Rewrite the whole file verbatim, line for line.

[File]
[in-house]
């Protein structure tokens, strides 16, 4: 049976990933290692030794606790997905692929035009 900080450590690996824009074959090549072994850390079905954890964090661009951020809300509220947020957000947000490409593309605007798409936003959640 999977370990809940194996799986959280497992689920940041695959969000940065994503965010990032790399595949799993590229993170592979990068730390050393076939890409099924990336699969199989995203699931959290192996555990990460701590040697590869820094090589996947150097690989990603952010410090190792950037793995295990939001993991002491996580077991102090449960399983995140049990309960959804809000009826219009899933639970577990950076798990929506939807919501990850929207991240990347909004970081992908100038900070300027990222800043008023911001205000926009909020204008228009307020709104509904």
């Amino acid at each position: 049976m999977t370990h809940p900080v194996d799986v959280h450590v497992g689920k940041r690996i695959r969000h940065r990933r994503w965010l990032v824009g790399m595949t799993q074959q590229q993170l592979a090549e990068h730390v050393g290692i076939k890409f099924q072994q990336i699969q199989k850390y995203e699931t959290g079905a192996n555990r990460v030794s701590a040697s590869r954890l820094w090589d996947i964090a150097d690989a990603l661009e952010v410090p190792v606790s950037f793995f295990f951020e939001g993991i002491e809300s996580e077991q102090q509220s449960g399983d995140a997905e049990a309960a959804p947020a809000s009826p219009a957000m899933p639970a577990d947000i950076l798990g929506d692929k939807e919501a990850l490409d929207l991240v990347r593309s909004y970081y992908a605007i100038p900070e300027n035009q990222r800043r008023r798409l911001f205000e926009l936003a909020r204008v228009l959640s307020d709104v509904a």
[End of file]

[in-house]
């Protein structure tokens, strides 16, 4: 049976990933290692030794606790997905692929035009 900080450590690996824009074959090549072994850390079905954890964090661009951020809300509220947020957000947000490409593309605007798409936003959640 999977370990809940194996799986959280497992689920940041695959969000940065994503965010990032790399595949799993590229993170592979990068730390050393076939890409099924990336699969199989995203699931959290192996555990990460701590040697590869820094090589996947150097690989990603952010410090190792950037793995295990939001993991002491996580077991102090449960399983995140049990309960959804809000009826219009899933639970577990950076798990929506939807919501990850929207991240990347909004970081992908100038900070300027990222800043008023911001205000926009909020204008228009307020709104509904």
């Amino acid at each position: 049976m999977t370990h809940p900080v194996d799986v959280h450590v497992g689920k940041r690996i695959r969000h940065r990933r994503w965010l990032v824009g790399m595949t799993q074959q590229q993170l592979a090549e990068h730390v050393g290692i076939k890409f099924q072994q990336i699969q199989k850390y995203e699931t959290g079905a192996n555990r990460v030794s701590a040697s590869r954890l820094w090589d996947i964090a150097d690989a990603l661009e952010v410090p190792v606790s950037f793995f295990f951020e939001g993991i002491e809300s996580e077991q102090q509220s449960g399983d995140a997905e049990a309960a959804p947020a809000s009826p219009a957000m899933p639970a577990d947000i950076l798990g929506d692929k939807e919501a990850l490409d929207l991240v990347r593309s909004y970081y992908a605007i100038p900070e300027n035009q990222r800043r008023r798409l911001f205000e926009l936003a909020r204008v228009l959640s307020d709104v509904a």